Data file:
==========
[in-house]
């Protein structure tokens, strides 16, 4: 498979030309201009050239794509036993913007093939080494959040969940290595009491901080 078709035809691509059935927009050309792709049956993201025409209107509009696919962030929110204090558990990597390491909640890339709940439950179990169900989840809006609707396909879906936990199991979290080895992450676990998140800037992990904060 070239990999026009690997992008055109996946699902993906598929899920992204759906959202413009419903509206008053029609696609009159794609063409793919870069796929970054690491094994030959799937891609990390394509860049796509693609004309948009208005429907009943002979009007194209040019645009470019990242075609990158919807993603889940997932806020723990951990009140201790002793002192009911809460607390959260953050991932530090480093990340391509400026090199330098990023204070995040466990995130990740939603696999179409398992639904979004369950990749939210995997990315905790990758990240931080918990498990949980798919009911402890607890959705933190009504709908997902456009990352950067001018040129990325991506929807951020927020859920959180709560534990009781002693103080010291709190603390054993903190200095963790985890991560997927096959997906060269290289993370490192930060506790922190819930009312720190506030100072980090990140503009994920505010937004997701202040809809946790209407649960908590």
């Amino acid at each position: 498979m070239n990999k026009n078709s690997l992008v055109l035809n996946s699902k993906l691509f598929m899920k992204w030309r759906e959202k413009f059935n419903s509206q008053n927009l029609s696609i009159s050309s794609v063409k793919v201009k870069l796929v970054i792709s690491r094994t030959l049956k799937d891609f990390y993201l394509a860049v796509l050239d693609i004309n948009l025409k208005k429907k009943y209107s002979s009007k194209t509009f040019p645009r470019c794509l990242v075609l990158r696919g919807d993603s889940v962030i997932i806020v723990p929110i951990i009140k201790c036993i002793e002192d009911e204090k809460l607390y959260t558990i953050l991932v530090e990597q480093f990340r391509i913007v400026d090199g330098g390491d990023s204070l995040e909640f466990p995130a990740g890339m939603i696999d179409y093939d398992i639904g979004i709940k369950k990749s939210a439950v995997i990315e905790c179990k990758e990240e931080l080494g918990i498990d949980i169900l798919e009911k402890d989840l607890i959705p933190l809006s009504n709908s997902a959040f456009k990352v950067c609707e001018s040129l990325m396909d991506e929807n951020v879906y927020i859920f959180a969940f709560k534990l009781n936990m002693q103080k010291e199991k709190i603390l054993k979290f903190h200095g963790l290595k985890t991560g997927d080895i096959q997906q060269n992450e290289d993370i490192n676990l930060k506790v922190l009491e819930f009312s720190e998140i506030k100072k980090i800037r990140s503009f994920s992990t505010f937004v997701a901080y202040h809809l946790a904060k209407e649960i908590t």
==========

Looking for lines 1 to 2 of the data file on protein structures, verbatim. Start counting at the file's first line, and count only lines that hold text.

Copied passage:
[in-house]
């Protein structure tokens, strides 16, 4: 498979030309201009050239794509036993913007093939080494959040969940290595009491901080 078709035809691509059935927009050309792709049956993201025409209107509009696919962030929110204090558990990597390491909640890339709940439950179990169900989840809006609707396909879906936990199991979290080895992450676990998140800037992990904060 070239990999026009690997992008055109996946699902993906598929899920992204759906959202413009419903509206008053029609696609009159794609063409793919870069796929970054690491094994030959799937891609990390394509860049796509693609004309948009208005429907009943002979009007194209040019645009470019990242075609990158919807993603889940997932806020723990951990009140201790002793002192009911809460607390959260953050991932530090480093990340391509400026090199330098990023204070995040466990995130990740939603696999179409398992639904979004369950990749939210995997990315905790990758990240931080918990498990949980798919009911402890607890959705933190009504709908997902456009990352950067001018040129990325991506929807951020927020859920959180709560534990009781002693103080010291709190603390054993903190200095963790985890991560997927096959997906060269290289993370490192930060506790922190819930009312720190506030100072980090990140503009994920505010937004997701202040809809946790209407649960908590």